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At what voltages does the bias resistor built-in transistor (BRT) turn on and off?

The turn-on and turn-off thresholds are defined as “input voltage (ON)” (VIN(ON)) and “input voltage (OFF)” (VIN(OFF)) respectively in the datasheet.

  • Input voltage (ON), VIN(ON): Voltage required to obtain the collector current equal to or higher than the prescribed value (e.g., IC ≥ 5 mA) at Ta = 25°C
  • Input voltage (OFF), VIN(OFF): Voltage required to keep the collector current below the prescribed value (e.g., IC ≤ 0.1 mA) at Ta = 25°C


Let’s consider the case in which an NPN BRT turns on.
When the NPN BRT is off, its internal transistor Q is inactive. Therefore, the input voltage (VI) applied to the B terminal is divided by R1 and R2 and then applied to the base (b) of Q. As VI increases, the base-emitter (b-e) voltage (Vbe) exceeds the threshold (typically 0.7 V), turning on Q. The input voltage (ON) is defined as the voltage required to provide a collector current of 5 mA or more, but the concept is the same.
Therefore, BRTs with a lower resistor ratio (R1/R2) reach the threshold voltage at a lower input voltage (VIN(ON)). However, BRTs with a larger R1 value provide lower IB if their resistor ratio is equal.
For example, let the input voltage required to provide a collector current of 5 mA be VI1. Then, the base current ib and the b-e voltage Vbe of the built-in transistor are constant at ib1 and Vbe1 respectively regardless of the built-in resistance. Vin can be expressed as follows using these variables:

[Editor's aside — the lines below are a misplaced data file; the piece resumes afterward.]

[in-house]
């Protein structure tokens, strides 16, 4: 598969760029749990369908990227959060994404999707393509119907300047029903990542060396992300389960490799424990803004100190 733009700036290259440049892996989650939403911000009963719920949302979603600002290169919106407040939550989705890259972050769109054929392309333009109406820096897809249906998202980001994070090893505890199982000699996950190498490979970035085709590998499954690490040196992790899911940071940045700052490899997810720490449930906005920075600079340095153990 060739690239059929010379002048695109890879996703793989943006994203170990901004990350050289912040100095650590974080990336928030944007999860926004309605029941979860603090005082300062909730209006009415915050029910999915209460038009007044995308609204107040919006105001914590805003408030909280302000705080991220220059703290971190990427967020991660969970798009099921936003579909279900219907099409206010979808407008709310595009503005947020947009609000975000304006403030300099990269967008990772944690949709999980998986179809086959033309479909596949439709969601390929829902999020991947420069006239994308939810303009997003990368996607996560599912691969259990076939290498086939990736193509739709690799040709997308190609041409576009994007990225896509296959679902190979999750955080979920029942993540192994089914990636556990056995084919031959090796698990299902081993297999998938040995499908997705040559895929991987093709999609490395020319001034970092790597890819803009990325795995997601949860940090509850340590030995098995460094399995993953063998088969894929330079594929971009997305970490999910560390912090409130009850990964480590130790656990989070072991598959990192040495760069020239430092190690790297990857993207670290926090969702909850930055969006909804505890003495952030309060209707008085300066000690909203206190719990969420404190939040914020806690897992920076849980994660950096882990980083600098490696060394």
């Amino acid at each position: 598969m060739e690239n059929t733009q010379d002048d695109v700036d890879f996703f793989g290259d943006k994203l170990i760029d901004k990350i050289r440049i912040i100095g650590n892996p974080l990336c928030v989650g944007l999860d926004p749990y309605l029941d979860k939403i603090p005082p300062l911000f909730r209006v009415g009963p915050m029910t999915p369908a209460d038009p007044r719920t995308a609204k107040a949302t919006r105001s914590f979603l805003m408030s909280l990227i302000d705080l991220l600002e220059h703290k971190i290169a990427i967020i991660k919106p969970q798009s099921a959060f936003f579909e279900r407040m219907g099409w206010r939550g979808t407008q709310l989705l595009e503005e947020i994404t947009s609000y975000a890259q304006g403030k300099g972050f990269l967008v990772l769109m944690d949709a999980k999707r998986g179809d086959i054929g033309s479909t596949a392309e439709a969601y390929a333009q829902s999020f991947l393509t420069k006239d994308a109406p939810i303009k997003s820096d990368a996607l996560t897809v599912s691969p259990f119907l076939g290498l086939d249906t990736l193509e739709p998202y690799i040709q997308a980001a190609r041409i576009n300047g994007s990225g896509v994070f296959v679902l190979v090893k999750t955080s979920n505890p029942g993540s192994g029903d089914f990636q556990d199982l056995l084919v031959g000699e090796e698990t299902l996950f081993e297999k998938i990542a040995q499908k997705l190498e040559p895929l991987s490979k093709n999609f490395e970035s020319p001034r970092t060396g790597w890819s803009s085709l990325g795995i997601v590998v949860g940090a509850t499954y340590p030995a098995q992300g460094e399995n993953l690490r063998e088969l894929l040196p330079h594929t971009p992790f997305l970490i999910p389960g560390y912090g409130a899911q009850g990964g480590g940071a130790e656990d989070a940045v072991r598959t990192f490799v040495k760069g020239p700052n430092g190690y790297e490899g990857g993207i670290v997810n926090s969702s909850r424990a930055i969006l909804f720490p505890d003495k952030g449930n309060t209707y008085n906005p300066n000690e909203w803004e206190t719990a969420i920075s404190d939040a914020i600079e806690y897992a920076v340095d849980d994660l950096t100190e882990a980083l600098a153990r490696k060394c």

Vin1 = R1 * Ib1 + ( 1 + R1 / R2 ) * Vbe
At a given resistance ratio, only the first term “R1 * Ib” on the right side changes. Therefore, it can be considered that Vin1 increases as R1 increases. (See Figure 3.)

Likewise, BRTs with a lower resistor ratio exhibit lower input voltage (OFF). However, the relationship between the resistor ratio and the input voltage (OFF) is less marked than the relationship between the resistor ratio and the input voltage (ON) because the test condition for the input voltage (OFF) is as low as 0.1 mA and therefore tends to be affected by device variations.

The above discussion also applies to PNP BRTs although their numeric sign is the opposite to that of NPN BRTs.

The IC – VI(ON) curves of Figure 2 show that the collector current changes suddenly at a given input voltage. The collector current also decreases as temperature increases. Make sure you allow for sufficient design margins.

Figure 1 Basic BRT circuit
Figure 1 Basic BRT circuit
Figure 2 IC – VI(ON)
Figure 2 IC – VI(ON)
Characteristic Symbol Test Condition Min Typ. Max Unit

Input voltage (ON)

RN1401 VI (ON) VCE = 0.2 V, IC = 5 mA
1.1 2.0 V
Figure 3 Effects of R1 and R2 on VI(ON)
Figure 3 Effects of R1 and R2 on VI(ON)
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